The original plant of Echeveria agavoides ‘Ebony’ was wild collected from habitat near Coahuila, Mexico, by John Trager and Myron Kimnach and it was first distributed by the International Succulent Introduction (ISI). Since its introduction into cultivation in early 2000, Echeveria agavoides ‘Ebony’ has been a collector’s delight. Slower to offset compared to other Echeveria agavoides types and greater growing difficulty in cultivation have kept the price up. Demand in Europe and Asia in turn has kept supply limited. I bought my first Echeveria agavoides ‘Ebony’ six years ago on eBay for $75. That might sound cheap for this plant back in the day when you consider Asians were buying these for $500+ and shipping them back home. The Echeveria agavoides ‘Ebony’ I received back then was only 2 inches in diameter and died a few months later. Since its untimely death I avoided looking for a replacement due to high cost. Fast forward to last week and an opportunity presented itself which I couldn’t pass up.
Many of those shown above were old, sun-grown Echeveria agavoides ‘Ebony.’ And the best part? They were only $50! I was scared to ask for the price again, thinking the owner might have misspoken. But the seller reiterated the price was $50, so two ended up in my car for the ride to their new home.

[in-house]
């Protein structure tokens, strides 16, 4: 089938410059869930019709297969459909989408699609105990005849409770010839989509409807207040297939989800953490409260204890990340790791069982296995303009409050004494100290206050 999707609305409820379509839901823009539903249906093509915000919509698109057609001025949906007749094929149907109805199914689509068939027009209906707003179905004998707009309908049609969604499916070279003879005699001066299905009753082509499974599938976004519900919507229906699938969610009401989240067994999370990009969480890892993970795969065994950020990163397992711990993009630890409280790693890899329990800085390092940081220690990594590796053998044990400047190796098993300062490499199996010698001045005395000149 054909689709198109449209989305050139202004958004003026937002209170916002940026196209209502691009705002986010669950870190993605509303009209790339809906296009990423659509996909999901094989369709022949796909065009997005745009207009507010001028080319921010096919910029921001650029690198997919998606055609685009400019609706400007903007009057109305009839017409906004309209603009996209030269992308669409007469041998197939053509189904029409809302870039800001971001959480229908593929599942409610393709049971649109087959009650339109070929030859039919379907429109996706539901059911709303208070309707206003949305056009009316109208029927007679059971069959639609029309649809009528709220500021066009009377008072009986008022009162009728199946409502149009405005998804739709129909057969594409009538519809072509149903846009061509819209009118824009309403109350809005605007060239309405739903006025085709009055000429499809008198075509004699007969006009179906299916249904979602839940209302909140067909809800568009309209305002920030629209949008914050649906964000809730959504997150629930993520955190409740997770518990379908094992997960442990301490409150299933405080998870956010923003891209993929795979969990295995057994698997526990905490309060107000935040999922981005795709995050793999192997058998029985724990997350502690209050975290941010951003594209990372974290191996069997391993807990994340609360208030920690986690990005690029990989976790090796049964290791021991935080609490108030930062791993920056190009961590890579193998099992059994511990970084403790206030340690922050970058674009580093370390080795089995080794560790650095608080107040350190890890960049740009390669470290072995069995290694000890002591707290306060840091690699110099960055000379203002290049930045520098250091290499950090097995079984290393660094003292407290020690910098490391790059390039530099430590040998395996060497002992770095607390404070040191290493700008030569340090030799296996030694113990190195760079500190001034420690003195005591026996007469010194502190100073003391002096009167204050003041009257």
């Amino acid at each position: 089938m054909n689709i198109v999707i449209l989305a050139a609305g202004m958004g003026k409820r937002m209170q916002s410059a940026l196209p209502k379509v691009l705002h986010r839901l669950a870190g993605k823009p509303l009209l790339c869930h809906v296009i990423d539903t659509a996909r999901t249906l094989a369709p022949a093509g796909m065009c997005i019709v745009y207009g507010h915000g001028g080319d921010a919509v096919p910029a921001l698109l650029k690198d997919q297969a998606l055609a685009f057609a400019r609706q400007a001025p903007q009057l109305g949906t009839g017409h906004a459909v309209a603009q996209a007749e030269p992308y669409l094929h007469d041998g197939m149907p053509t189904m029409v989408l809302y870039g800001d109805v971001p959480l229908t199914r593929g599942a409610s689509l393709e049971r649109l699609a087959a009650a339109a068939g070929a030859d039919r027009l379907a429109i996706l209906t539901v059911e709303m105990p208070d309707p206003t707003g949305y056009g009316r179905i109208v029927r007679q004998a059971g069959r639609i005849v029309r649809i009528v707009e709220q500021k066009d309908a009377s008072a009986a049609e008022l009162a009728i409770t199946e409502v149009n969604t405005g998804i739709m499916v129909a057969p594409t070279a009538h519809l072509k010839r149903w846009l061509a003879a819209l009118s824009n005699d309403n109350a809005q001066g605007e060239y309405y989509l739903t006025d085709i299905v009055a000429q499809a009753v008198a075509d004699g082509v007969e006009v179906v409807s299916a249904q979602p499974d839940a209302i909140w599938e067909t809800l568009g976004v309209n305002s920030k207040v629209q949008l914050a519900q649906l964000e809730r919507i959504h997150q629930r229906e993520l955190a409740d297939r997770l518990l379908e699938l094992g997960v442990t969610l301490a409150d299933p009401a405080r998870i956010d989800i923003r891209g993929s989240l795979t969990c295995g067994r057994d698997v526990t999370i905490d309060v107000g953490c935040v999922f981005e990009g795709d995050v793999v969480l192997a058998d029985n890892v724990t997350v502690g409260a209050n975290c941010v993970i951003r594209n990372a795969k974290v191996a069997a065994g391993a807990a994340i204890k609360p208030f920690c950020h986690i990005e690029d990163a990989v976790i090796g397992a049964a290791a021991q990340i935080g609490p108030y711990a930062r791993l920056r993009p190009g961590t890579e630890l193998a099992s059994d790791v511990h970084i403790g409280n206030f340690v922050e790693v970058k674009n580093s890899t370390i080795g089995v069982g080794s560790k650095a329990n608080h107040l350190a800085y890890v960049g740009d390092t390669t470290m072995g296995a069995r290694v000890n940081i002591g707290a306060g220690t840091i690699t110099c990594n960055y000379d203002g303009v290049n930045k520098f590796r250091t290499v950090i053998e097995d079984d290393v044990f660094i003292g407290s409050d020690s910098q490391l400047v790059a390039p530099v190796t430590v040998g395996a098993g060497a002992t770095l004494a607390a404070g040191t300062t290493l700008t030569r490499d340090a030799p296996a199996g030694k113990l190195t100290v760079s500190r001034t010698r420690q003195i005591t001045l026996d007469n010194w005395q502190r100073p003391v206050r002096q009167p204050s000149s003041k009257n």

Often confused with the really available Echeveria agavoides ‘Lip Stick,’ Ebony typically have wider leaves which are also more dull green in appearance. The most desirable trait of Echeveria agavoides ‘Ebony’ are the maroon to dark purple leaf tips. In perfect specimens, this coloration extends around the entire top half of the leaf. Cool weather will really bring out the deeper color, making winter the best time to admire this plant.
Perhaps someday, with great care, one of the plants I just bought will look like this exceptional Echeveria agavoides ‘Ebony’ I saw at the SDCSS Summer Plant Show last year.
The flower on Echeveria agavoides ‘Ebony’ is not a selling point like it can be on other Echeverias types. In fact, after I took the photos for this blog post, I actually removed all the flowers from my two plants.
Echeveria agavoides ‘Ebony’ is becoming more readily available thanks to all the tissue culturing being done on it. I have been to two nurseries recently where they had pots upon pots of seedlings being grown up for resale in the future. The plants that do end up in tissue culture are usually the nicest form you can find. For this reason I bought two different tissue culture forms off eBay last year. I am still a few years away from seeing how nice these turn out. Each of these plants was $30. A far cry from the $75 I paid for a smaller plant years back.
One reason I was so excited to find a good deal on these large plants is that I had a pot just waiting around to be planted out with Echeverias. Now that I finally found the sun-hardened center piece in my new Echeveria agavoides ‘Ebony,’ I was able to finish it. I love how it turned out.
I know for many plant buyers, $50 won’t feel like the price has dropped on Echeveria agavoides ‘Ebony.’ However, for a guy used to seeing them sold for hundreds of dollars, I feel as though I got a heck of a deal. To each their own.